Watching today’s commemorations of The 70th Anniversary of the D-Day Landings on BBC TV I’m reminded of my own holiday in Normandy in 2006.
We stayed for one week at Le Clos Normand right on the beach at St Aubin Sur Mer. In June 1944 the beach at St Aubin served as Juno; a Canadian landing beach.
The beach St Aubin Sur Mer
Canadian Memorial, St Aubin Sur Mer (Juno Beach)
On the first day we were driving along the road that hugs the French coast noticing signs to Commonwealth War Graves and talking about my father-in-law who served in The Green Howards Yorkshire Regiment (he actually served in the North Africa Campaign and was later a prisoner-of-war in Austria) when out of the blue we saw a small signpost indicating “Green Howards Memorial”.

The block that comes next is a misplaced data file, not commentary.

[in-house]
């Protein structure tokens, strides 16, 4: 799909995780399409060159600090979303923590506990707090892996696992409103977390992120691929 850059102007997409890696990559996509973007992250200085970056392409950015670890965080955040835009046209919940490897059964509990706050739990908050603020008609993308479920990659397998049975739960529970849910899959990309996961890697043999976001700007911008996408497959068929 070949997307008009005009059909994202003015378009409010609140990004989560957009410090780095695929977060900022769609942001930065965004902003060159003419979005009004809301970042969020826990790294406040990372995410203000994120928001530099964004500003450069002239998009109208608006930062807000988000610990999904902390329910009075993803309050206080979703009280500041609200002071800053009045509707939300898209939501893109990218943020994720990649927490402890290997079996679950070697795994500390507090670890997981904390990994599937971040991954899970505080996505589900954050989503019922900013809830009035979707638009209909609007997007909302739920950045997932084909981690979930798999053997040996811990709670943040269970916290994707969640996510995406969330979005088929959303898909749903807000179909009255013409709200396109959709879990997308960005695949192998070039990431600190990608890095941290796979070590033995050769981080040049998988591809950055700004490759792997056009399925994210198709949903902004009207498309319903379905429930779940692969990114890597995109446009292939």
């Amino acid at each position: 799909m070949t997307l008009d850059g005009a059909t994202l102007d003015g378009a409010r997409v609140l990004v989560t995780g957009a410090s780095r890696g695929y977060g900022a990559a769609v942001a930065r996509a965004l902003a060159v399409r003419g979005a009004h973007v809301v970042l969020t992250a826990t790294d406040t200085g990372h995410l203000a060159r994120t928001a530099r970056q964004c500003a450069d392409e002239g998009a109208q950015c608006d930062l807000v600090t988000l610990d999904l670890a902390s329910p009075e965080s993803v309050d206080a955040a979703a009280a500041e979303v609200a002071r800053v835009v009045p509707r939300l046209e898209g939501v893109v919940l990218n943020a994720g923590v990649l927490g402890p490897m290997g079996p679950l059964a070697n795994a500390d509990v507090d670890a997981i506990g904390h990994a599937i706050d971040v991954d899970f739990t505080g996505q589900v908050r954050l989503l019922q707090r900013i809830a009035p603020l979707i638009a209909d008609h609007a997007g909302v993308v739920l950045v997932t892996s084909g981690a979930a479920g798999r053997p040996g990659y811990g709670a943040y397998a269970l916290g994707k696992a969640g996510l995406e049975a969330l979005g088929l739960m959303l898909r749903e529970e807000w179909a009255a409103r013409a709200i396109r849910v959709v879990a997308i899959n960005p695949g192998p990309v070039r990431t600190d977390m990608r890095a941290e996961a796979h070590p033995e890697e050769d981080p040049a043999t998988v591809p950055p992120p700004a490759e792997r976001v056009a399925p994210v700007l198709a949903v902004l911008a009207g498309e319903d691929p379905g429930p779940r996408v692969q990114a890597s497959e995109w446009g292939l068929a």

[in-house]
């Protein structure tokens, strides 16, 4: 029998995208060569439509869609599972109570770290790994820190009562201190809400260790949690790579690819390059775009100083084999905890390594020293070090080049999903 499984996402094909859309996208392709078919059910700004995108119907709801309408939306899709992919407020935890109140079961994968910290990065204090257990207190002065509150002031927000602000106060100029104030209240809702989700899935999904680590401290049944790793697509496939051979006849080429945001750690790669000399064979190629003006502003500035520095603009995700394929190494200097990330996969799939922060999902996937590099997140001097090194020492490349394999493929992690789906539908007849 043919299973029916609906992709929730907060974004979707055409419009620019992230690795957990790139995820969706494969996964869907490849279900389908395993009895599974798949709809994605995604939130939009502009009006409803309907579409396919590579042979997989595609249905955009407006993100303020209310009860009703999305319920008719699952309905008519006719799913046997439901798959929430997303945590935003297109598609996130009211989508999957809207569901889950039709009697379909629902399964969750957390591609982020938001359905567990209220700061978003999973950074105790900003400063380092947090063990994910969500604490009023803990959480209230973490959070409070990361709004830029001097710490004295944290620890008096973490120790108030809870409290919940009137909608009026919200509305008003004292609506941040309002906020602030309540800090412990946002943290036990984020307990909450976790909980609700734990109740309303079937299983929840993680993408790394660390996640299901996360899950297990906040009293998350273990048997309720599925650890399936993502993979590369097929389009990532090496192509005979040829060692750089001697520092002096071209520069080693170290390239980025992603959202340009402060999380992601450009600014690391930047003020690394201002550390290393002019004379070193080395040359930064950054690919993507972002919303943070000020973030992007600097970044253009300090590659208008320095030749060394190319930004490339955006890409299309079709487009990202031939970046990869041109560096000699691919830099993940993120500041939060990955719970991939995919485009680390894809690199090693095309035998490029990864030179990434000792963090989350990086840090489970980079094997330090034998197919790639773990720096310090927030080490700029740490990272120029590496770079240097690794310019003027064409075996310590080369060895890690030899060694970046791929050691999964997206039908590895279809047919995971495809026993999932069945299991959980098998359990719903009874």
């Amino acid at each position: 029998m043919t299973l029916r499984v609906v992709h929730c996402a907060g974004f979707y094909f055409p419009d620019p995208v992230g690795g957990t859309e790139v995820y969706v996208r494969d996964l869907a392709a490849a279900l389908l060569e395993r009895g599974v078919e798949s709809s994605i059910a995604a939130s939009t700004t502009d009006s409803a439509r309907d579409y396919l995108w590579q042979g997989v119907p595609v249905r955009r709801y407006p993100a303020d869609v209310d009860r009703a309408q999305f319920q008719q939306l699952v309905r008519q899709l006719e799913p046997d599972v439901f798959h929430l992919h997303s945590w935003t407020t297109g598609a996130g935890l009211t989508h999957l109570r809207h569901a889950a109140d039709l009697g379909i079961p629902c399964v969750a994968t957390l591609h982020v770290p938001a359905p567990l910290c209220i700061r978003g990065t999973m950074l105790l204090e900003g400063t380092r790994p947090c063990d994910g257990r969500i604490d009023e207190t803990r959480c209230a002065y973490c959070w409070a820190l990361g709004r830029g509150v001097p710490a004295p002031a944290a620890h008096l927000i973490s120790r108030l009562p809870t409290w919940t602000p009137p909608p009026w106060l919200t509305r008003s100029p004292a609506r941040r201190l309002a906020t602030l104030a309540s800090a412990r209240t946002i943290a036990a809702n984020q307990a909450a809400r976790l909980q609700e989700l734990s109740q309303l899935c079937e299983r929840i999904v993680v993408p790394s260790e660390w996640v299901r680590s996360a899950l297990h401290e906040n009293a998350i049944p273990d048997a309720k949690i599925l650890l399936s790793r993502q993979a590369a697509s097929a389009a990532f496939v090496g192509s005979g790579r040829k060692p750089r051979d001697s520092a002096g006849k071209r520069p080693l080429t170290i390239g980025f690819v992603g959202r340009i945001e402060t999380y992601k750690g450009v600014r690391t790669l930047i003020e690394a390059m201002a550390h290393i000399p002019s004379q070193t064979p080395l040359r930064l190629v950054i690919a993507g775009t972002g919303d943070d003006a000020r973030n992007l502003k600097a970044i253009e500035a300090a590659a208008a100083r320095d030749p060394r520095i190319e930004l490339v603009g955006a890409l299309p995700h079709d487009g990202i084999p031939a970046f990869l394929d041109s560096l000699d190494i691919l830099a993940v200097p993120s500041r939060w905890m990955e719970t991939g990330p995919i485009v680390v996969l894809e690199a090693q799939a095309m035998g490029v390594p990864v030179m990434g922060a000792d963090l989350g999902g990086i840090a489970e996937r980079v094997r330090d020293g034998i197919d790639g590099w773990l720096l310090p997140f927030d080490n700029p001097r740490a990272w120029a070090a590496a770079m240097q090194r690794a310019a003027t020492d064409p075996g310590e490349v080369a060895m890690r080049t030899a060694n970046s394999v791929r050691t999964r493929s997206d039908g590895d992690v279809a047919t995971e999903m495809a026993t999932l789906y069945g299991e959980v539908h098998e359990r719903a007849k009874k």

Of course, we turned the car round and headed up the lane to the small village of Crepon. There on a bend of the road – no one could miss it – was the Green Howards Memorial. We learned that Green Howards were two of the first battalions to land at Gold Beach on June 6 1944. Read more about this day here.
“When night fell on D-Day, the Green Howards were as far forward as any British troops.” But sadly they suffered many casualties, of course.
Memorial unveiled by King Harald of Norway 26 October 1996
We noticed there were lights around the area and went back on at least one evening to see the beautifully floodlit memorial to these brave young Green Howards.
“Remember the 6 June 1944”
A few years ago we visited Normandy and toured the beaches and D Day related sights. The coast is stunning, especially Omaha beach, and today it’s hard to imagine the carnage that took place there 70 years ago
We did enjoy our week. We didn’t plan to visit the landing beaches particularly (except for sun bathing) but it did add interest to our holiday.